(WHTM) — Education is getting more money in this year’s budget.

Governor Josh Shapiro wants a billion dollars more and House Democrats passed a budget that would give an additional billion on top of that. Whatever the final budget looks like, there is broad consensus that Pennsylvania needs more teachers. A lot of them.

Teaching has always been considered a noble profession, and 7th-grade teacher Holly Meade thinks she knows why.

“There’s nothing better than seeing that light bulb go on, that light bulb moment from a child. And that’s probably one of the best gifts you can give and receive,” Meade said.

But fewer people are signing up to give that gift.

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It’s simple arithmetic. In 2012 Pennsylvania awarded more than 16,000 teaching certificates. Last year, the state issued just over 4,000, a 75 percent drop.

Those shocking numbers hit the classroom next to Meade’s.

“We didn’t have a teacher for a while, six months. So so those kids had daily substitutes or other teachers covering,” Meade said.

The rally for more teachers is sounding the alarm — not that there’s an iceberg ahead, but that the ship may have already hit it.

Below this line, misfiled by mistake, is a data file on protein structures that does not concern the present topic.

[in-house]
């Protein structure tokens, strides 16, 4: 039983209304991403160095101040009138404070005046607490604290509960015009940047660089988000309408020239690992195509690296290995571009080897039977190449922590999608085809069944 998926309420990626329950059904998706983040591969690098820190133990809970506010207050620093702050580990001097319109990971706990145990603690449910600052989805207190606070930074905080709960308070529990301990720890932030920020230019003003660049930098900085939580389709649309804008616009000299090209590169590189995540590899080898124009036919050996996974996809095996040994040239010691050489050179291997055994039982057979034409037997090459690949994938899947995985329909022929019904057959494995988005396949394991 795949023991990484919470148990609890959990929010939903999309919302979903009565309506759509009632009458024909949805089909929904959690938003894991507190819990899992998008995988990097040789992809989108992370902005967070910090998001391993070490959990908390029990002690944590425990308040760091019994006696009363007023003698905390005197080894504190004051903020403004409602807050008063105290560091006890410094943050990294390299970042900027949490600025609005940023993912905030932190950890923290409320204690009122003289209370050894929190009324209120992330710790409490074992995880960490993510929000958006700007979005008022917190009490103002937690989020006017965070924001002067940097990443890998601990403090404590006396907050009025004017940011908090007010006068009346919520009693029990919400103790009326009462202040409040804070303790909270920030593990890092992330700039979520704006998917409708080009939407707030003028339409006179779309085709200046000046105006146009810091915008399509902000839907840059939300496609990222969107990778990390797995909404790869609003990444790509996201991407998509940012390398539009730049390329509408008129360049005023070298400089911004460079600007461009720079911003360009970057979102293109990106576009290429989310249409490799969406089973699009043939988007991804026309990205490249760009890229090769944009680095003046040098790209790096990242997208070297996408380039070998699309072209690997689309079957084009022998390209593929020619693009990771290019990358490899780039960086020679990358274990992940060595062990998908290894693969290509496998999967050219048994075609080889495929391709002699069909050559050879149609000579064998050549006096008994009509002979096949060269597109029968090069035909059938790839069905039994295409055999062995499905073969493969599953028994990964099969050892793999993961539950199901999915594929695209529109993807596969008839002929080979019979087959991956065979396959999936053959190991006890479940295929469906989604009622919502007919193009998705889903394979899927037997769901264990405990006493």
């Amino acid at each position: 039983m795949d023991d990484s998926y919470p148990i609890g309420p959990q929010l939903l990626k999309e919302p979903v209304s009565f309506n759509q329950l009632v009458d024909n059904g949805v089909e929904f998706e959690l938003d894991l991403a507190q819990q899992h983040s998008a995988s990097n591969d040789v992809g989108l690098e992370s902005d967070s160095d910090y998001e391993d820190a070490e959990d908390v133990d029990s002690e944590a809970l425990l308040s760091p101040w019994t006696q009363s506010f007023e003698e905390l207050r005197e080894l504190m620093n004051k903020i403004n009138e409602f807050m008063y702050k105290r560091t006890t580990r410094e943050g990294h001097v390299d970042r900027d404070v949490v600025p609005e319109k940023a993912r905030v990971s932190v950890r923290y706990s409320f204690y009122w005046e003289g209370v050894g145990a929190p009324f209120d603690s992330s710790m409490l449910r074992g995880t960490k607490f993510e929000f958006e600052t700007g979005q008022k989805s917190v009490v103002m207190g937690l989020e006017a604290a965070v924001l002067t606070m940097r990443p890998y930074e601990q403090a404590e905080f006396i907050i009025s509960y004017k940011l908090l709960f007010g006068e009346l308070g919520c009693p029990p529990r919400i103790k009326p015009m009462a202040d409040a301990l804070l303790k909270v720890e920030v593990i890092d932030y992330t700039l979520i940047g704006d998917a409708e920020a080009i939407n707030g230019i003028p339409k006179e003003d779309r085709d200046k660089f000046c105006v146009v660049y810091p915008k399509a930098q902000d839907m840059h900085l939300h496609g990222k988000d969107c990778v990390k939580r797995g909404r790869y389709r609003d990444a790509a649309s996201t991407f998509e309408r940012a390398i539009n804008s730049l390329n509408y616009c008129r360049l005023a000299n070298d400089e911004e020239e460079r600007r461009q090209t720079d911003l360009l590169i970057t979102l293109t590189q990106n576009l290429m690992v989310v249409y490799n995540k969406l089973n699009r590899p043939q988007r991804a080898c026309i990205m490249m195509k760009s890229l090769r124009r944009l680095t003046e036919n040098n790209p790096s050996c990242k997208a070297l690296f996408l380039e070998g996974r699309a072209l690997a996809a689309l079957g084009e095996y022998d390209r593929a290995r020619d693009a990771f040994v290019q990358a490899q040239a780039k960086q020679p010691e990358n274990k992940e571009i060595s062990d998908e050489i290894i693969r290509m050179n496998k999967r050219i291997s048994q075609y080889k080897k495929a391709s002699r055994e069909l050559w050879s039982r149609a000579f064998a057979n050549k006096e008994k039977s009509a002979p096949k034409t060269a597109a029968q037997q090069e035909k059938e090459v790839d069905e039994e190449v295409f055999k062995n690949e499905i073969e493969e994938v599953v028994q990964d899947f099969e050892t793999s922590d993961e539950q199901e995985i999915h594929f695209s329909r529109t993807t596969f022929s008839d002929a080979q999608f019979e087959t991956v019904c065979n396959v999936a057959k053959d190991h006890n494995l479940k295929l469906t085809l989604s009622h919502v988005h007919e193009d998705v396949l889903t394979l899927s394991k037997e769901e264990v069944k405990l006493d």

“We’ve already got a number of different holes in the Titanic because we’ve got the few teachers going in and we’ve got a lot of teachers leaving. And so we’ve got to plug these holes and really turn the ship around,” said Laura Boyce, executive director of Teach Plus.

Higher salaries would help and so would grants to help districts grow their teacher staffing.

A bill from Republican Ryan Aument, co-sponsored by Democrat Vince Hughes, would pay for the 12 weeks of student teaching.

“If you are teaching for 12 weeks and you’re not getting paid, you should get paid,” Hughes said. “Would you like some cash? Would you like some cash? Would you like some cash? How about you? Who wants money.”

Advocates want cash but also want money to study why teachers are leaving and new ones aren’t replacing them. The crisis is especially acute in communities of color.

“We have about 40% students of color and only 6% teachers of color in our state,” said Donna-Marie Cole-Mallot of the Pennsylvania Educator Diversity Consortium. “So what are we doing to them that’s causing them to leave?”

“Parents should be alarmed. Businesses should be alarmed. Everyone should be alarmed,” Boyce said.

There will be a partisan fight over how much money to give schools and where it should go, but there is bipartisan agreement that the teacher shortage is real and needs to be addressed.